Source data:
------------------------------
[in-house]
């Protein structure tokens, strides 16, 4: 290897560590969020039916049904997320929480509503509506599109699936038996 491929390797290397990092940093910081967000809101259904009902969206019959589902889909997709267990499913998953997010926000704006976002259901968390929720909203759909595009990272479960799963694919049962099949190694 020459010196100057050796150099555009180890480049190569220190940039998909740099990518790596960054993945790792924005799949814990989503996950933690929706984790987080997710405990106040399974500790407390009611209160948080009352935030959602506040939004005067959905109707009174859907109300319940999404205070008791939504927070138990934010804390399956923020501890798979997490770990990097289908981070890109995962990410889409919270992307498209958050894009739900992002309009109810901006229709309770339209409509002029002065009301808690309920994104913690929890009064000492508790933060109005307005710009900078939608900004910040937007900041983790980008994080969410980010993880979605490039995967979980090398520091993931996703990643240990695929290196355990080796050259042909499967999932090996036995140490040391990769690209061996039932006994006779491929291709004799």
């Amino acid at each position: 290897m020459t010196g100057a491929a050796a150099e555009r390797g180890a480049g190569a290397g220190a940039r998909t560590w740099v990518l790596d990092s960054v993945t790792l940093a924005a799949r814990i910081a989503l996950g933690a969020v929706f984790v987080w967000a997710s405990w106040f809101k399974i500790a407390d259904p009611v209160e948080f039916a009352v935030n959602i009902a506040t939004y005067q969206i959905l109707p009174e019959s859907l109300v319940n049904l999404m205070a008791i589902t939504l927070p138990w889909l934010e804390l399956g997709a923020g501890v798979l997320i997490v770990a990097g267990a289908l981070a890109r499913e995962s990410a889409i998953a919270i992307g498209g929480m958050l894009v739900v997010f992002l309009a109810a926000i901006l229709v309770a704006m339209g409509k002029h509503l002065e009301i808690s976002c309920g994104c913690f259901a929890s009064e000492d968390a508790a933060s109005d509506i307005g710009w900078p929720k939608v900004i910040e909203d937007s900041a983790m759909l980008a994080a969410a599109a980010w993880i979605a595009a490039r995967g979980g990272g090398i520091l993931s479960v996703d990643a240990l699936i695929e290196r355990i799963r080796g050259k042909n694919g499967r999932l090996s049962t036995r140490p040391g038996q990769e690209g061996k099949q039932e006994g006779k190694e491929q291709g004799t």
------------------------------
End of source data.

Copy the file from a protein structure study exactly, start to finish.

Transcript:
[in-house]
């Protein structure tokens, strides 16, 4: 290897560590969020039916049904997320929480509503509506599109699936038996 491929390797290397990092940093910081967000809101259904009902969206019959589902889909997709267990499913998953997010926000704006976002259901968390929720909203759909595009990272479960799963694919049962099949190694 020459010196100057050796150099555009180890480049190569220190940039998909740099990518790596960054993945790792924005799949814990989503996950933690929706984790987080997710405990106040399974500790407390009611209160948080009352935030959602506040939004005067959905109707009174859907109300319940999404205070008791939504927070138990934010804390399956923020501890798979997490770990990097289908981070890109995962990410889409919270992307498209958050894009739900992002309009109810901006229709309770339209409509002029002065009301808690309920994104913690929890009064000492508790933060109005307005710009900078939608900004910040937007900041983790980008994080969410980010993880979605490039995967979980090398520091993931996703990643240990695929290196355990080796050259042909499967999932090996036995140490040391990769690209061996039932006994006779491929291709004799």
């Amino acid at each position: 290897m020459t010196g100057a491929a050796a150099e555009r390797g180890a480049g190569a290397g220190a940039r998909t560590w740099v990518l790596d990092s960054v993945t790792l940093a924005a799949r814990i910081a989503l996950g933690a969020v929706f984790v987080w967000a997710s405990w106040f809101k399974i500790a407390d259904p009611v209160e948080f039916a009352v935030n959602i009902a506040t939004y005067q969206i959905l109707p009174e019959s859907l109300v319940n049904l999404m205070a008791i589902t939504l927070p138990w889909l934010e804390l399956g997709a923020g501890v798979l997320i997490v770990a990097g267990a289908l981070a890109r499913e995962s990410a889409i998953a919270i992307g498209g929480m958050l894009v739900v997010f992002l309009a109810a926000i901006l229709v309770a704006m339209g409509k002029h509503l002065e009301i808690s976002c309920g994104c913690f259901a929890s009064e000492d968390a508790a933060s109005d509506i307005g710009w900078p929720k939608v900004i910040e909203d937007s900041a983790m759909l980008a994080a969410a599109a980010w993880i979605a595009a490039r995967g979980g990272g090398i520091l993931s479960v996703d990643a240990l699936i695929e290196r355990i799963r080796g050259k042909n694919g499967r999932l090996s049962t036995r140490p040391g038996q990769e690209g061996k099949q039932e006994g006779k190694e491929q291709g004799t």